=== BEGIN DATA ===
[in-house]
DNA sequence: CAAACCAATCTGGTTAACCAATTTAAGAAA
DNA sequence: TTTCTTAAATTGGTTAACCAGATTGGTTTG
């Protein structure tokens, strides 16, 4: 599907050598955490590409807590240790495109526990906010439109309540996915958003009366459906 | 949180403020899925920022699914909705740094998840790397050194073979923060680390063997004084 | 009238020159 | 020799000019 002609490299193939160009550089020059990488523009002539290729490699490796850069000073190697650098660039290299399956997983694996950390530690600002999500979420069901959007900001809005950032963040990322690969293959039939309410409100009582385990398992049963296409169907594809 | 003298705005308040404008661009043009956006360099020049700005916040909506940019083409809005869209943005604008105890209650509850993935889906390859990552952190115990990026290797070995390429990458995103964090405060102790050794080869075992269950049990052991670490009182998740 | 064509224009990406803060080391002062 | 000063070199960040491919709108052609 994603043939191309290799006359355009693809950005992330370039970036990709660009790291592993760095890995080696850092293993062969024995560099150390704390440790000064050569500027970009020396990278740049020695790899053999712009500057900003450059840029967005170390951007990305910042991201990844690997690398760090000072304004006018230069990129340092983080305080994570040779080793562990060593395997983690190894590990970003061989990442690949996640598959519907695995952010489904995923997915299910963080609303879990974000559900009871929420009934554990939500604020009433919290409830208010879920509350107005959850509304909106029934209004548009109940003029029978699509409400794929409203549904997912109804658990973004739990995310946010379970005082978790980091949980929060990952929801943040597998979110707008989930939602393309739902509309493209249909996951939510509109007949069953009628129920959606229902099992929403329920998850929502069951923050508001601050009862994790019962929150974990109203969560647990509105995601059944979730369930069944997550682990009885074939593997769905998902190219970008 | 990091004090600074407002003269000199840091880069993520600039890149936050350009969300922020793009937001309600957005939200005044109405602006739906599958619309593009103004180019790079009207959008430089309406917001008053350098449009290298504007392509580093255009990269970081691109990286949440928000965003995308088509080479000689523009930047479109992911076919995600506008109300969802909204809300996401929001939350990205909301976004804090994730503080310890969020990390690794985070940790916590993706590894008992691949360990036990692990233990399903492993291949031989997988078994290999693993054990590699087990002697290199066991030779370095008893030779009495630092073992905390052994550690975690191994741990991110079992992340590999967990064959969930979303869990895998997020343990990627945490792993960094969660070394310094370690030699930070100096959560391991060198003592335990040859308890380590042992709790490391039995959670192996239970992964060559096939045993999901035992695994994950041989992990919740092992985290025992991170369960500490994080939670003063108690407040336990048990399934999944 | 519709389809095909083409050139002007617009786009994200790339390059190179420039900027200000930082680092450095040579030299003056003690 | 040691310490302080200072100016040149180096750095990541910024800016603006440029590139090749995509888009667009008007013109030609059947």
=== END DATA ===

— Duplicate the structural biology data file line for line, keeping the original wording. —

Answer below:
[in-house]
DNA sequence: CAAACCAATCTGGTTAACCAATTTAAGAAA
DNA sequence: TTTCTTAAATTGGTTAACCAGATTGGTTTG
């Protein structure tokens, strides 16, 4: 599907050598955490590409807590240790495109526990906010439109309540996915958003009366459906 | 949180403020899925920022699914909705740094998840790397050194073979923060680390063997004084 | 009238020159 | 020799000019 002609490299193939160009550089020059990488523009002539290729490699490796850069000073190697650098660039290299399956997983694996950390530690600002999500979420069901959007900001809005950032963040990322690969293959039939309410409100009582385990398992049963296409169907594809 | 003298705005308040404008661009043009956006360099020049700005916040909506940019083409809005869209943005604008105890209650509850993935889906390859990552952190115990990026290797070995390429990458995103964090405060102790050794080869075992269950049990052991670490009182998740 | 064509224009990406803060080391002062 | 000063070199960040491919709108052609 994603043939191309290799006359355009693809950005992330370039970036990709660009790291592993760095890995080696850092293993062969024995560099150390704390440790000064050569500027970009020396990278740049020695790899053999712009500057900003450059840029967005170390951007990305910042991201990844690997690398760090000072304004006018230069990129340092983080305080994570040779080793562990060593395997983690190894590990970003061989990442690949996640598959519907695995952010489904995923997915299910963080609303879990974000559900009871929420009934554990939500604020009433919290409830208010879920509350107005959850509304909106029934209004548009109940003029029978699509409400794929409203549904997912109804658990973004739990995310946010379970005082978790980091949980929060990952929801943040597998979110707008989930939602393309739902509309493209249909996951939510509109007949069953009628129920959606229902099992929403329920998850929502069951923050508001601050009862994790019962929150974990109203969560647990509105995601059944979730369930069944997550682990009885074939593997769905998902190219970008 | 990091004090600074407002003269000199840091880069993520600039890149936050350009969300922020793009937001309600957005939200005044109405602006739906599958619309593009103004180019790079009207959008430089309406917001008053350098449009290298504007392509580093255009990269970081691109990286949440928000965003995308088509080479000689523009930047479109992911076919995600506008109300969802909204809300996401929001939350990205909301976004804090994730503080310890969020990390690794985070940790916590993706590894008992691949360990036990692990233990399903492993291949031989997988078994290999693993054990590699087990002697290199066991030779370095008893030779009495630092073992905390052994550690975690191994741990991110079992992340590999967990064959969930979303869990895998997020343990990627945490792993960094969660070394310094370690030699930070100096959560391991060198003592335990040859308890380590042992709790490391039995959670192996239970992964060559096939045993999901035992695994994950041989992990919740092992985290025992991170369960500490994080939670003063108690407040336990048990399934999944 | 519709389809095909083409050139002007617009786009994200790339390059190179420039900027200000930082680092450095040579030299003056003690 | 040691310490302080200072100016040149180096750095990541910024800016603006440029590139090749995509888009667009008007013109030609059947």